7 January 2015. Chérif Kouachi and his brother Said leave a bloodbath in the newsroom of magazine Charlie Hebdo. Two days later, Kouachi’s close contact, Amedy Coulibaly, assaults the kosher supermarket Hyper Cacher in Paris.
When Coulibaly takes the hostages, the Kouachi brothers are already entrenched in a printing house north of Paris. They make it outside, but are shot dead by police.
In Hyper Cacher, a man wants to run away - and Coulibaly shoots him in the back, then fires at a second shopper. He holds the others at gun point as hostages for more than four hours.
His two weapons are from Communist Czechoslovakia - both are the brand Ceska VZ 58, one manufactured in 1961, the other an extra short version from 1964.
These weapons are decommissioned military scrap metal, according to French investigative files. They are in bad shape - but can shoot to kill.
Both Ceska weapons have the seal of Kol Arms, a Slovakian gunsmith. One was de-activated into a blank-firing weapon in 2013 by Kol Arms, the other a year later. This weapon has the serial number 63622.
Both weapons were sold as blank-firing weapons in 2014 over the counter to anyone older then 18, before being re-activated by an underworld gunsmith.
According to a ballistics expert from the Paris police, the reactivation process with such weapons is easy, because it involves only re-engineering the barrel.
Such weapons are available online and through the post. The extra short weapon costs about 500 Euro, the longer version between 230 to 280 Euro.
More expensive are both the Tokarev pistols TT 33, which Coulibaly was also carrying. These date back to 1951 and 1952 - and were also turned into blank-firing weapons by Kol Arms in 2014, before being re-activated by a third party.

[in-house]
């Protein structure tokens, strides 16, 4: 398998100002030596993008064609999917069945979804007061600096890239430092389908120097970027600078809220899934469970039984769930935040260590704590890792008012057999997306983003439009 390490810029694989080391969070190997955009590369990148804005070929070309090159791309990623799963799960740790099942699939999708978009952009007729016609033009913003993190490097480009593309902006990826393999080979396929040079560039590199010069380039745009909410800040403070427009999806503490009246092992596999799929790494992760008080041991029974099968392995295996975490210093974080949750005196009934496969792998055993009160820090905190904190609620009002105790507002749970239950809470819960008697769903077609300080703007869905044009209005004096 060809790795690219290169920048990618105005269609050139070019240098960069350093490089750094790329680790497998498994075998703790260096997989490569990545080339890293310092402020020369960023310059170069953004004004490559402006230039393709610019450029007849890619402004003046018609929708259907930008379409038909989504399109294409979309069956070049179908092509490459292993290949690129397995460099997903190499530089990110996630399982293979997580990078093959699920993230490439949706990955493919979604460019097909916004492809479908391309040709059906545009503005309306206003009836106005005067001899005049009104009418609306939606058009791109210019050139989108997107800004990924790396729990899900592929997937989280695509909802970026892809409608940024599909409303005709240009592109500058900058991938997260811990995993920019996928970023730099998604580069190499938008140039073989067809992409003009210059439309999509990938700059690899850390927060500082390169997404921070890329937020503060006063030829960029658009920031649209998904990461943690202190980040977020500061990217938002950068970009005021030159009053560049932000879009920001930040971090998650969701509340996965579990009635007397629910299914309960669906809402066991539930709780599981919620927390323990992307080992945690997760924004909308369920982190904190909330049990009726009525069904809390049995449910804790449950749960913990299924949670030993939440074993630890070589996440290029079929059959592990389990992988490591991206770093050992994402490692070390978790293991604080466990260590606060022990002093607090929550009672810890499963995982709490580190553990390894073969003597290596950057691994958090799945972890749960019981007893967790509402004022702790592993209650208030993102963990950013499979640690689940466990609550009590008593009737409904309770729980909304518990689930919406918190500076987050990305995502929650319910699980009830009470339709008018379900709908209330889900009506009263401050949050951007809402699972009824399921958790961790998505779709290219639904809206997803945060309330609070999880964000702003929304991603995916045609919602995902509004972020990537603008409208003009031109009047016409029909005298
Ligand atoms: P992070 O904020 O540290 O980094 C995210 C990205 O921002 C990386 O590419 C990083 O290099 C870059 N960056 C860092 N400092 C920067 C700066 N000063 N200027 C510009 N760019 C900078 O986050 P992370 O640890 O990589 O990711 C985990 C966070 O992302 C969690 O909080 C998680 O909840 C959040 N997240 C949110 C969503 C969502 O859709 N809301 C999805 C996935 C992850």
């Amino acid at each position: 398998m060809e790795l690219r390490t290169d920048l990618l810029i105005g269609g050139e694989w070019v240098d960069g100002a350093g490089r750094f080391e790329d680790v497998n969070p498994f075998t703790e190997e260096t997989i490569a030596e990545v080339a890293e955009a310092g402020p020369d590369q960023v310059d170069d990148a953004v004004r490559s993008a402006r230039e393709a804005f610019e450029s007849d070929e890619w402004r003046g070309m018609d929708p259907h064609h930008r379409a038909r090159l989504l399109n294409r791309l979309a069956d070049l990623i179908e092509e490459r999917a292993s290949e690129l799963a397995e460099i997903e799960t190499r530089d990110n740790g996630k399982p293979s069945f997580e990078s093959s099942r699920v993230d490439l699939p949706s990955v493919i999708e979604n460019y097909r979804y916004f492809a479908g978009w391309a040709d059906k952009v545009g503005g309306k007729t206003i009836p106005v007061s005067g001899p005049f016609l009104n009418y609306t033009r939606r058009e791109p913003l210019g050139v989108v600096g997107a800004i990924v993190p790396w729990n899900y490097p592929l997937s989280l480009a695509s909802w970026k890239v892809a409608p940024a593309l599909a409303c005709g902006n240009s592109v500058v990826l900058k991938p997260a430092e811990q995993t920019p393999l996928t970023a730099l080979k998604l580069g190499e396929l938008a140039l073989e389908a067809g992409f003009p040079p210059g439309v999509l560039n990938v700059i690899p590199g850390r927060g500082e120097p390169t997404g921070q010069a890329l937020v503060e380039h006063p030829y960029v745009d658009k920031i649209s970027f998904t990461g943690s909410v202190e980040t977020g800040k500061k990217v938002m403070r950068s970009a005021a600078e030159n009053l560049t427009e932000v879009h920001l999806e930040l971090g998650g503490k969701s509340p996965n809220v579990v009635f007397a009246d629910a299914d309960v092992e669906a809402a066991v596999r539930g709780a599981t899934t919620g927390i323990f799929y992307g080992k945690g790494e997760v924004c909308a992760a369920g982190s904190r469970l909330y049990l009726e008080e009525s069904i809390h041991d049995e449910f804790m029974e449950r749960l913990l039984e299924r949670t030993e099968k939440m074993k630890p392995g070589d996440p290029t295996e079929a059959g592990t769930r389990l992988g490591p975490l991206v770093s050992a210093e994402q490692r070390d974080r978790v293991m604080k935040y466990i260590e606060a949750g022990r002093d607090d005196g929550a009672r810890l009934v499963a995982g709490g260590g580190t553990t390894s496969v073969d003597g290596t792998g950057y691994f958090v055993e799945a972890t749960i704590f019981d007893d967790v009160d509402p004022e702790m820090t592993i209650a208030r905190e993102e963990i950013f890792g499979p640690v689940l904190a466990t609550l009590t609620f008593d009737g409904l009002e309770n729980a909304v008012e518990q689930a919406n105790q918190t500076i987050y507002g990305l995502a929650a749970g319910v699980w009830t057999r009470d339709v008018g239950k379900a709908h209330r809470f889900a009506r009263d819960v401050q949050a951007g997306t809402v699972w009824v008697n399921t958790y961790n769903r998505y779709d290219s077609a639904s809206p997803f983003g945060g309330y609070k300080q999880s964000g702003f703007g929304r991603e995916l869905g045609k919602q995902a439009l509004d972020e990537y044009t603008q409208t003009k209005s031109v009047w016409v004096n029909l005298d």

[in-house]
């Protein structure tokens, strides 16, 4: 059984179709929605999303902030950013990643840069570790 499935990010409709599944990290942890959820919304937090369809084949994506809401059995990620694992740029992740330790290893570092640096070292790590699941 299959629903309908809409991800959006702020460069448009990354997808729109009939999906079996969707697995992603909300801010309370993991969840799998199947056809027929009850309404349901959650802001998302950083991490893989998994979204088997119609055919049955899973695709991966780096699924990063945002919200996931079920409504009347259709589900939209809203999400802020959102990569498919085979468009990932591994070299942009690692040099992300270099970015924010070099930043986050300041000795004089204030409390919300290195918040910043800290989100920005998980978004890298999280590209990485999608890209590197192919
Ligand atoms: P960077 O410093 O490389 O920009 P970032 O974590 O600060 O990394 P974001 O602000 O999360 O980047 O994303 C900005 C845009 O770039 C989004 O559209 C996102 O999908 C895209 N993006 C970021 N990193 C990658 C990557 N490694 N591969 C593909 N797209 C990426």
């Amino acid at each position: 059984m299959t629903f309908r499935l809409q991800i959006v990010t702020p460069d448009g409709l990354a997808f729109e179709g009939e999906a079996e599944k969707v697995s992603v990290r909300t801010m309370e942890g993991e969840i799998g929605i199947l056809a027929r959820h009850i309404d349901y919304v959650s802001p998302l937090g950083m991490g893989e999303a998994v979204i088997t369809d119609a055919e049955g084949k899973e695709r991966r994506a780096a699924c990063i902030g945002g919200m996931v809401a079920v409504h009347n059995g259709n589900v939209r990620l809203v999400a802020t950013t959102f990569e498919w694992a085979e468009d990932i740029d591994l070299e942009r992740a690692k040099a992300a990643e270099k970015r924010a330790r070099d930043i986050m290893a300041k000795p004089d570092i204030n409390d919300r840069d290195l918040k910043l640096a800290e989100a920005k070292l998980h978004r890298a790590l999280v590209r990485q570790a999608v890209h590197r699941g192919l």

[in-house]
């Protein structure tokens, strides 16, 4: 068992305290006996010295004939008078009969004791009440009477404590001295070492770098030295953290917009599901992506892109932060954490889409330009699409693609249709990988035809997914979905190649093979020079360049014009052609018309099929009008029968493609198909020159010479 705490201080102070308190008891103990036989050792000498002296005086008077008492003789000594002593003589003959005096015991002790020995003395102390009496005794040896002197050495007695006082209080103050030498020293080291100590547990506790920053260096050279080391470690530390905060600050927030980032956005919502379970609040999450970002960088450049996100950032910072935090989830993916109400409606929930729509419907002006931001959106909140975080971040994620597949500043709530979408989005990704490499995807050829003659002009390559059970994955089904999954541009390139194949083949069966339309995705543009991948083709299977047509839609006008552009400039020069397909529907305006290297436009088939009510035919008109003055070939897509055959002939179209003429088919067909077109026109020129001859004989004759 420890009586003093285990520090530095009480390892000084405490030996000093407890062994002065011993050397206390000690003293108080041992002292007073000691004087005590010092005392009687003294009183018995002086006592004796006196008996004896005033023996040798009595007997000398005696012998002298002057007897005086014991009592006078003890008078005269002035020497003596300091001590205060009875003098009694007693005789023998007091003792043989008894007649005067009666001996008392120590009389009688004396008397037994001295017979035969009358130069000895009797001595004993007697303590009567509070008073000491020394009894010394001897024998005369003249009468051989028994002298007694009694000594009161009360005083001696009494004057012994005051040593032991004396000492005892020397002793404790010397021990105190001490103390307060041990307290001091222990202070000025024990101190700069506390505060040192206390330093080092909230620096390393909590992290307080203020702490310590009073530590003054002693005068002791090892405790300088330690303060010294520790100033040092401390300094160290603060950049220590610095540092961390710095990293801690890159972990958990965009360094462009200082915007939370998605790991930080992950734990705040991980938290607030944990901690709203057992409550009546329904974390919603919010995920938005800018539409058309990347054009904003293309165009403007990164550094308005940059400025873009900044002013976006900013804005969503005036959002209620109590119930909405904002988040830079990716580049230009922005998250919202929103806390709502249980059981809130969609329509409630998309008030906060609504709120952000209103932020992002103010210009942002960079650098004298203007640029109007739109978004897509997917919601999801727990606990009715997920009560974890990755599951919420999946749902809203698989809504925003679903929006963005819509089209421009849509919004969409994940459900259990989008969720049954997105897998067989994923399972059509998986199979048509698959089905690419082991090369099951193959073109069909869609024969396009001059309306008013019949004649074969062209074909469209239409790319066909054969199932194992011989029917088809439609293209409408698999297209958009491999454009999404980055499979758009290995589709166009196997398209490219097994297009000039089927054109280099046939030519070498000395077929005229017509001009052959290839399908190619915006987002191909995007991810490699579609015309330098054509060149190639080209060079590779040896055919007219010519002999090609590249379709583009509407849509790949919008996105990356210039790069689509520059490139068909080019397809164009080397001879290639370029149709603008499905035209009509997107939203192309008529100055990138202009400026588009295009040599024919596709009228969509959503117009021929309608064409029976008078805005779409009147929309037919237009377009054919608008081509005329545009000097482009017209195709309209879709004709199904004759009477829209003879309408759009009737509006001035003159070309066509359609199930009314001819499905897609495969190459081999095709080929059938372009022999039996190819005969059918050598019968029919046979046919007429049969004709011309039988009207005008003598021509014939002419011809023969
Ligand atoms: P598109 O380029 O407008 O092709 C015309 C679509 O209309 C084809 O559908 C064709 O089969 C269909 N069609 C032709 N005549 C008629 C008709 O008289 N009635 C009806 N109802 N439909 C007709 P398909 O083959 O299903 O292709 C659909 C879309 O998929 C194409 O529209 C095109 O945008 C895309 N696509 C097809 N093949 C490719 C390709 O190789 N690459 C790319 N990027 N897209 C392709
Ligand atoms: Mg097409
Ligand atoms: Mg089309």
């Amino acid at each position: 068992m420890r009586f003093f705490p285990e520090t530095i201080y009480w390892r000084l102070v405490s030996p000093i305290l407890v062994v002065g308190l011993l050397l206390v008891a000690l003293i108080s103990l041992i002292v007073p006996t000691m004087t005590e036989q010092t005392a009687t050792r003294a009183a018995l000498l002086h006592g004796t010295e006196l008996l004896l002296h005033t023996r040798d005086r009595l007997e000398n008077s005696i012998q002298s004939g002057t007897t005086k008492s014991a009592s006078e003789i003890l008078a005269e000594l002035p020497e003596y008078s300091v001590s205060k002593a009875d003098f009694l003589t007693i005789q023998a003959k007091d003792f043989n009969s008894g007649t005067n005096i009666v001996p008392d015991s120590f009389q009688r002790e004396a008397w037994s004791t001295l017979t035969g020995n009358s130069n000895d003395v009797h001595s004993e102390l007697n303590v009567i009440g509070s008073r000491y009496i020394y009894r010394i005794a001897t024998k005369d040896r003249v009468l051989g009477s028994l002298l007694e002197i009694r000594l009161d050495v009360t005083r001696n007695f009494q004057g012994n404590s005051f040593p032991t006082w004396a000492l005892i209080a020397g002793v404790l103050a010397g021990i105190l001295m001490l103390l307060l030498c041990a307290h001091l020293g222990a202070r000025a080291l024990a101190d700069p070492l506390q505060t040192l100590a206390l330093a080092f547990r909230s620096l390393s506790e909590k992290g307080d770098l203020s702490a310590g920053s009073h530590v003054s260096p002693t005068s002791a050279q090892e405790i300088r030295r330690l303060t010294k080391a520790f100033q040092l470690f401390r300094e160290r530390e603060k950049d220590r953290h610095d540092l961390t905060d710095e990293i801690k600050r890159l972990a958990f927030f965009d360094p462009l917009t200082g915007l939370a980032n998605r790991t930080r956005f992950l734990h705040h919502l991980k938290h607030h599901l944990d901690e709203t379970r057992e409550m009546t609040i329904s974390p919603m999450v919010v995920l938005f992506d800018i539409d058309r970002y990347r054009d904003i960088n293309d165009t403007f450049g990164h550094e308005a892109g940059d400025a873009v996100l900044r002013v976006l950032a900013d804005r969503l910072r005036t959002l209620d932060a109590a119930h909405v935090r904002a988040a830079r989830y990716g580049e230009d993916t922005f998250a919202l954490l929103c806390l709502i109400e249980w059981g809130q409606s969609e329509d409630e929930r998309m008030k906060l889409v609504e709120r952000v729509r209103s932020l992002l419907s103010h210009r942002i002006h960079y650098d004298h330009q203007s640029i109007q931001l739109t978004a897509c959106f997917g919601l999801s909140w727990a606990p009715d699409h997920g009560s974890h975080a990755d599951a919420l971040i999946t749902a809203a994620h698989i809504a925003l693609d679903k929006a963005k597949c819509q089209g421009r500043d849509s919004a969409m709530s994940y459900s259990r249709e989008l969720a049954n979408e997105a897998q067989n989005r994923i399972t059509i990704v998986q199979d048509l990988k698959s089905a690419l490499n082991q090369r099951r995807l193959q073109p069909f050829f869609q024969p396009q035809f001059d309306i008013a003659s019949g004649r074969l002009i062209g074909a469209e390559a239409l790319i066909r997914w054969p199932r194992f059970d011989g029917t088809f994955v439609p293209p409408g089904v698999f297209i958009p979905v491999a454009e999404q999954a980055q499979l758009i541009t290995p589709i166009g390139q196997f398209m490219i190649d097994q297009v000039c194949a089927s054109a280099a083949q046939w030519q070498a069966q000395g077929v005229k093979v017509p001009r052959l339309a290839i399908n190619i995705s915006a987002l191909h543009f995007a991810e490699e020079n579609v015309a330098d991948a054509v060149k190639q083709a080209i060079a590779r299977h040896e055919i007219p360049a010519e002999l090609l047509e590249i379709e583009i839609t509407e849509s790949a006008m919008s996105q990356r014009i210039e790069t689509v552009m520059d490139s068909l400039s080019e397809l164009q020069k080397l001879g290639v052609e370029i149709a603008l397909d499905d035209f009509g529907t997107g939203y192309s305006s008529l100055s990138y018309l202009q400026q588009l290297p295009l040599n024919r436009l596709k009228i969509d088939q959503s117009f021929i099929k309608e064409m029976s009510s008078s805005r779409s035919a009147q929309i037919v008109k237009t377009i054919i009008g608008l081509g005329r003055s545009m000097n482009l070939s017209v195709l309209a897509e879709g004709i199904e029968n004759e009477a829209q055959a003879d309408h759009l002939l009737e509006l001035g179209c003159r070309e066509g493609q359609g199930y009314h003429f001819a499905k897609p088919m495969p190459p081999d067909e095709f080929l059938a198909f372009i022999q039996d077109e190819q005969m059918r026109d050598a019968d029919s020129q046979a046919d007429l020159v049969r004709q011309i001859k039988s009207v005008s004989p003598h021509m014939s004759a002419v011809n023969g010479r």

This type of Tokarev was spotted in the Marseille region in October 2012 and in Paris in July 2014. Coulibaly had four more pieces at his hideout at Gentilly.
How Coulibaly assembles this arsenal leads to a shop in Slovakia and an episode of bungling by the French police force.
The shop AFG Security is located in the Slovak town of Partizanske, two hours east of Vienna. The store is in a basement of a two-storey apartment building, next to a railway. A Der Spiegel reporter was free to browse, but the owner’s sister said the store refused to answer questions from journalists. All other requests for information were denied.
From this basement, AFG had been supplying criminals throughout Europe with blank-firing weapons. The arms ended up with gangsters in the UK, a Neo-Nazi in Germany and Islamic terrorists in France.
The weapons are sold “for fun”, argues AFG on its website, such as restaging battles from the second world war. It also states that these are: “original weapons, with insignificant changes.”